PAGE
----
I wanted a straight answer on the politics that have been fermenting for the regular session of the Legislature that convenes Monday, April 8. So I called Senate Natural Resources Chairman Norby Chabert of Terrebonne Parish. A former Democrat turned Republican and the third member of his immediate family to serve in the Louisiana Senate, Chabert knows politics, from managing campaigns and precinct-level turnout to policy angles and leveraging gavels.
“What are the fireworks gonna be like?” I asked. “Will there even be fireworks?”
He laughed, but then sighed because most people don’t expect much controversy or even a spark of emotion from the coming session—primarily because it falls just a few months before re-election bids.
The legislators want to look good for the voters. That’s the historical model for a year like 2019. In other words, the final year of a legislative term is typically non-confrontational, somewhat guarded by the elected members and lacking in substantive accomplishments.
“It won’t quite be the Fourth of July,” Chabert said flatly, “but it’ll definitely be New Year’s Eve.”
This legislative term, to be sure, has been radically different from those of modern note. In 2016, for example, this current crop of lawmakers spent more time in session than any of their peers dating back to 1812, and each annual regular session thus far has been accompanied by one or more special sessions.
What if this final regular session is as equally different? Where can the fireworks be best viewed? For starters, the main budget bill and Louisiana’s revenue challenges, in general, will continue to dominate serious conversations. So the potential for disaster begins there.
The required executive budget proposal hasn’t been drafted yet because of a revenue panel’s inability to recognize a pot of dollars that the state would, in turn, be able to spend. That means, for the first time that I can recall in two decades, a regular session will convene without the introduction of HB 1, the annual operating budget. Legislators have already found a workaround, via what amounts to skeleton bills, but the otherwise avoidable hiccup should be an unmistakable signal that this final year of the current term may be as different as 2016, 2017 and 2018.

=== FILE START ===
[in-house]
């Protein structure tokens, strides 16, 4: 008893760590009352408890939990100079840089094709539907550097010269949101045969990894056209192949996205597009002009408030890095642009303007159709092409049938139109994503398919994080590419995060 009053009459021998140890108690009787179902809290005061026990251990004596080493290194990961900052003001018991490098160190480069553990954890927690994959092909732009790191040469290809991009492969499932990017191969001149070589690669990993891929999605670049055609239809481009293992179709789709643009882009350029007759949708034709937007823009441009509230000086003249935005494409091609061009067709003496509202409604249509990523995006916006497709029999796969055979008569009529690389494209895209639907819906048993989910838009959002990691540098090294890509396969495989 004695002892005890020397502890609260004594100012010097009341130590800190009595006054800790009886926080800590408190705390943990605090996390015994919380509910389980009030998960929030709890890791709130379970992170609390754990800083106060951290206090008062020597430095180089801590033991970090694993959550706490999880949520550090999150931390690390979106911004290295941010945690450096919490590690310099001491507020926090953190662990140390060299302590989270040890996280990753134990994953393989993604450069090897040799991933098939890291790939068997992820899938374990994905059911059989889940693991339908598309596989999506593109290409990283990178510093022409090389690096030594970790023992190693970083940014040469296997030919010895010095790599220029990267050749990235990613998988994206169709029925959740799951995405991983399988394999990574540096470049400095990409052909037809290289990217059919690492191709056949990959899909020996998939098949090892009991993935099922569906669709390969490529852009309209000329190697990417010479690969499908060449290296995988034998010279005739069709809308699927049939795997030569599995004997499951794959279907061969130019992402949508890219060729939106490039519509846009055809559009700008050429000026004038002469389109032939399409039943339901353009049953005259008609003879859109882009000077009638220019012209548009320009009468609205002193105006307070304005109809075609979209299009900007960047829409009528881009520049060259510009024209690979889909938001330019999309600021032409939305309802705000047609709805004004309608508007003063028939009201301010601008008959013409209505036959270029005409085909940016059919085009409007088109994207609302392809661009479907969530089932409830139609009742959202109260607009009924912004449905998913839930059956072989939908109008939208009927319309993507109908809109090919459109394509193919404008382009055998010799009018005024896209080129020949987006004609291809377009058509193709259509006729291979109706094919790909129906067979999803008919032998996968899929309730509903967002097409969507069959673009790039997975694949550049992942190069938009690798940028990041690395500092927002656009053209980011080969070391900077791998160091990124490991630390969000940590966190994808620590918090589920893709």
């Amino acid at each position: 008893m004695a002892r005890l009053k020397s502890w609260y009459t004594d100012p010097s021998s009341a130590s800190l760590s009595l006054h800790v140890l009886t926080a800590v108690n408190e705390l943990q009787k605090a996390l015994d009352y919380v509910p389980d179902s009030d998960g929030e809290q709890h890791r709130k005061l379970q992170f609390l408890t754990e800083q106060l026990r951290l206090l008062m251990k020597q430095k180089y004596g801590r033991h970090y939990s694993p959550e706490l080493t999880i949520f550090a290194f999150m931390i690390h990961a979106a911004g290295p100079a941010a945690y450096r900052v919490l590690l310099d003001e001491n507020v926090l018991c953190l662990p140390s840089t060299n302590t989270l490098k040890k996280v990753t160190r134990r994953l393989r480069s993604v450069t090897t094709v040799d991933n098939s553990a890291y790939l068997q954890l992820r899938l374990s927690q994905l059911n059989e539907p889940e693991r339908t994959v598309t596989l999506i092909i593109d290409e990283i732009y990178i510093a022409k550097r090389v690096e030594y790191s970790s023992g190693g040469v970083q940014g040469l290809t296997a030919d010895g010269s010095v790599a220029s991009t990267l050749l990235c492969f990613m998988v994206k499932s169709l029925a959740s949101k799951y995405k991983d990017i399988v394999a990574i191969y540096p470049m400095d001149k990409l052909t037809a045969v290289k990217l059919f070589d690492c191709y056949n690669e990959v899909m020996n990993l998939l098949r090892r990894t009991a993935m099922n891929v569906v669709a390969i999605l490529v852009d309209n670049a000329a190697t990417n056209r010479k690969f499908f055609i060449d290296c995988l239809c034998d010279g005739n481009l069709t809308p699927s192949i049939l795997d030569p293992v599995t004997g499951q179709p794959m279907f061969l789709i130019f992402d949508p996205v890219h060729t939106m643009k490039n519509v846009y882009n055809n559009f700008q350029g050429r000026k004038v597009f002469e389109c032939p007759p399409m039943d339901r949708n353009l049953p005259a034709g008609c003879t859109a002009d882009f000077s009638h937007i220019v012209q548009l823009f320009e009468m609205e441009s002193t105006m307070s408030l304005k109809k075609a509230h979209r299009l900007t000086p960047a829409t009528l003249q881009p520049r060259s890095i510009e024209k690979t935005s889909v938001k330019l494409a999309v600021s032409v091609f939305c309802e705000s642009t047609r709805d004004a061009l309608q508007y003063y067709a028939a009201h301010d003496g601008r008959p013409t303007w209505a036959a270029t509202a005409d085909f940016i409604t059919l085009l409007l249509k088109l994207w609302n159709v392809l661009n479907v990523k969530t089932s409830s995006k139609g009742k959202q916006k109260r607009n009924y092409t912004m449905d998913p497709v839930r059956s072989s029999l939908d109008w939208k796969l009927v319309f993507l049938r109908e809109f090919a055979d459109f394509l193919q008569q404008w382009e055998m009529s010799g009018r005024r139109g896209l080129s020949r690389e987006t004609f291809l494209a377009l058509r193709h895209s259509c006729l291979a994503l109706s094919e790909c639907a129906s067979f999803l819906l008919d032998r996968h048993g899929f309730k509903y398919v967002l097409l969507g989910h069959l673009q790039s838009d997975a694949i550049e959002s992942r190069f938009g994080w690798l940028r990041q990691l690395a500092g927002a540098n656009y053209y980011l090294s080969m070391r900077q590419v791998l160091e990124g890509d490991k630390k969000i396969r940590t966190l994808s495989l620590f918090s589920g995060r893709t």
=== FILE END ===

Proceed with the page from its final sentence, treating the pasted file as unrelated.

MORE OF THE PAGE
Then there are the new faces and the old faces who want new jobs. Those personalities, in particular, could make the session stickier than usual by adding noise and fraying nerves. There will be 10 new state representatives serving in their first session come April 8. It’s difficult to believe so many newbies took office since the term’s seventh special session adjourned in June 2018, but turnover has come to define this term of state government. Plus, there’s no guarantee that these newcomers will arrive with the go-along-get-along philosophy of some of their predecessors.
Moreover, there are 16 senators and 31 representatives who are term-limited, like Chabert. The conventional wisdom often suggests that these exiting lawmakers are primed to perform since they have nothing left to lose and they’re facing their collective swan song. Some term-limited lawmakers, again, like Chabert, insist they’ll approach this regular session like those that came before.
Then again, the Senate isn’t where the action is if you’re watching for loose cannons. Instead keep an eye on House members who are aiming for Senate seats, or other elected jobs, and are looking for ways to stand out. That kind of external ambition, in concert with the 10 new members serving in their first session, could be enough to help buck a small part of the lame-duck stylings we’re used to seeing at a term’s end.
On the surface, however, expectations are low for the regular session. Lawmakers didn’t show their usual lust for pre-filing bills, which limits the playing field in terms of policy potential. But odd-numbered years are different because lawmakers may only introduce five general subject matter bills. Even-numbered years, by comparison, present opportunities for practically unlimited legislation.
Perhaps there will be a noticeable change for this most recent term-ending regular session. Maybe the new kids on the block will partner with the old-timers to create an entirely new tone. If not, the Legislature’s unique brand of politics will still create fireworks that will be worth watching if you have even a passing interest in politics or government. As Chabert noted, those fireworks won’t be Fourth of July quality, but you’ll be able to hear them and occasionally see them, like on New Year’s Eve.
Now, those firework displays may not prove to be worth the time spent watching them, but no one promises a worthwhile and productive experience—just a loud and occasionally bright-lit show of theatrics and intrigue. This is, after all, the final regular session of a legislative term, just with different personalities and priorities.